Snuffing out tobacco dependence. Ten reasons behavioral health providers need to be involved
Department of Psychiatry
Medical Subject Headings
Behavioral Medicine; Cost-Benefit Analysis; Efficiency; *Health Services Accessibility; Humans; Mentally Ill Persons; Quality of Life; Smoking Cessation; Tobacco Use Disorder; United States; Workplace
Ten years ago, the American Psychiatric Association (APA) released its practice guideline for the treatment of patients with nicotine dependence, providing strategies for behavioral health practitioners to address tobacco dependence. Since then, new medications for tobacco dependence have become available, financial incentives (i.e., through greater third-party reimbursement) for treatment have increased, and both patient and staff interest on this topic has grown.
Yet a great opportunity to expand tobacco-dependence treatment and create more smoke-free workplaces remains. Most public and private mental health and addiction services do not provide tobacco-dependence treatment, although model programs exist and new clinician resources are available. External pressure from state governments or accrediting bodies has motivated some organizations to become tobacco-free settings; in others, leaders have been motivated by the desire to do the right thing. And people have become more aware that smoking is more prevalent among those with behavioral health disorders, and that most patients with behavioral health disorders die from tobacco-related diseases.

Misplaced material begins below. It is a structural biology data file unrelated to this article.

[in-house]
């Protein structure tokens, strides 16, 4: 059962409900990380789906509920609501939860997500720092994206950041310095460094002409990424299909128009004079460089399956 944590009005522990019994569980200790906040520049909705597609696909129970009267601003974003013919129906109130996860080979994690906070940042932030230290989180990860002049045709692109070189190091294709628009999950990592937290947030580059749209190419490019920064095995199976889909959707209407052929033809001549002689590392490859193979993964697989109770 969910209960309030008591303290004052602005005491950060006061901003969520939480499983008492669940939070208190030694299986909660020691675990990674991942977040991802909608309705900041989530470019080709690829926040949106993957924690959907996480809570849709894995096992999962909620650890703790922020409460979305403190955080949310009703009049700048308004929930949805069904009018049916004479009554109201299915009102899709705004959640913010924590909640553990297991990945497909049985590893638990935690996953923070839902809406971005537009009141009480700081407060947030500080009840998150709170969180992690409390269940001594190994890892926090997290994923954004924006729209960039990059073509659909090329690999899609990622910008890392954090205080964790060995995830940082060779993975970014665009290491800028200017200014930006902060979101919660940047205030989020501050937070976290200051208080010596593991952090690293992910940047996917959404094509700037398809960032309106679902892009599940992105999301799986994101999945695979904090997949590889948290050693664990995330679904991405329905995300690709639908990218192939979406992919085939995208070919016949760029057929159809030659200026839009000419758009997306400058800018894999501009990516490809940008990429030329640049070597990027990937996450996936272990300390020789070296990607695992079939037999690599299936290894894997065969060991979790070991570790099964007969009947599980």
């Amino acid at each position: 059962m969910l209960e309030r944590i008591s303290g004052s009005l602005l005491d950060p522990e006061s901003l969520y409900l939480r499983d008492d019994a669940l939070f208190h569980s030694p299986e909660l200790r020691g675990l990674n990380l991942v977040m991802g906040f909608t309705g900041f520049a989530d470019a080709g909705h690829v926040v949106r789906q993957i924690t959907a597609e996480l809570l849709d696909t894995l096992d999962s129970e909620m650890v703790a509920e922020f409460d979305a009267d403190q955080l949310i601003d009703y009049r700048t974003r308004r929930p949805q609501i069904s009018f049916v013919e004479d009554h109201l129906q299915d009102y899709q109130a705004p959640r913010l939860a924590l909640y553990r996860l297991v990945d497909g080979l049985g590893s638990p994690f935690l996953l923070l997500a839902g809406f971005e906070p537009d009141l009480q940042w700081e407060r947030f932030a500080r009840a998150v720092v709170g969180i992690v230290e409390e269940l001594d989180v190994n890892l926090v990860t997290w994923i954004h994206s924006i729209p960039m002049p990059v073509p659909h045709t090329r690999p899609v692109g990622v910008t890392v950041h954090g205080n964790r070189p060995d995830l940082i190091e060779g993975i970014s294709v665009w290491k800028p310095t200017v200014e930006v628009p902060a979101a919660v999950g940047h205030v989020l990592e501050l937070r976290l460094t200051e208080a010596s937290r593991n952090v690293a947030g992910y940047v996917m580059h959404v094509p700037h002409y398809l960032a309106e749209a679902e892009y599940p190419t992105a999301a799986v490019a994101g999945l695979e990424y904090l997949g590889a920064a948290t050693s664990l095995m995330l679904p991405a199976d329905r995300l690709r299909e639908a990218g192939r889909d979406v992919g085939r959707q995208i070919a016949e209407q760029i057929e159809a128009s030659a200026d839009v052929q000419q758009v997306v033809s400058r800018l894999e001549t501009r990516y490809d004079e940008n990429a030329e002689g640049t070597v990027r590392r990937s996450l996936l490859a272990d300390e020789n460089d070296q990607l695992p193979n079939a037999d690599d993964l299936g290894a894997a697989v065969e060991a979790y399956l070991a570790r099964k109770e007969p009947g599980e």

This article updates readers on this topic and presents ten reasons behavioral health practitioners should treat tobacco dependence.
Rights and Permissions
Citation: Behav Healthc. 2006 May;26(5):27-31. Link to article on publisher's site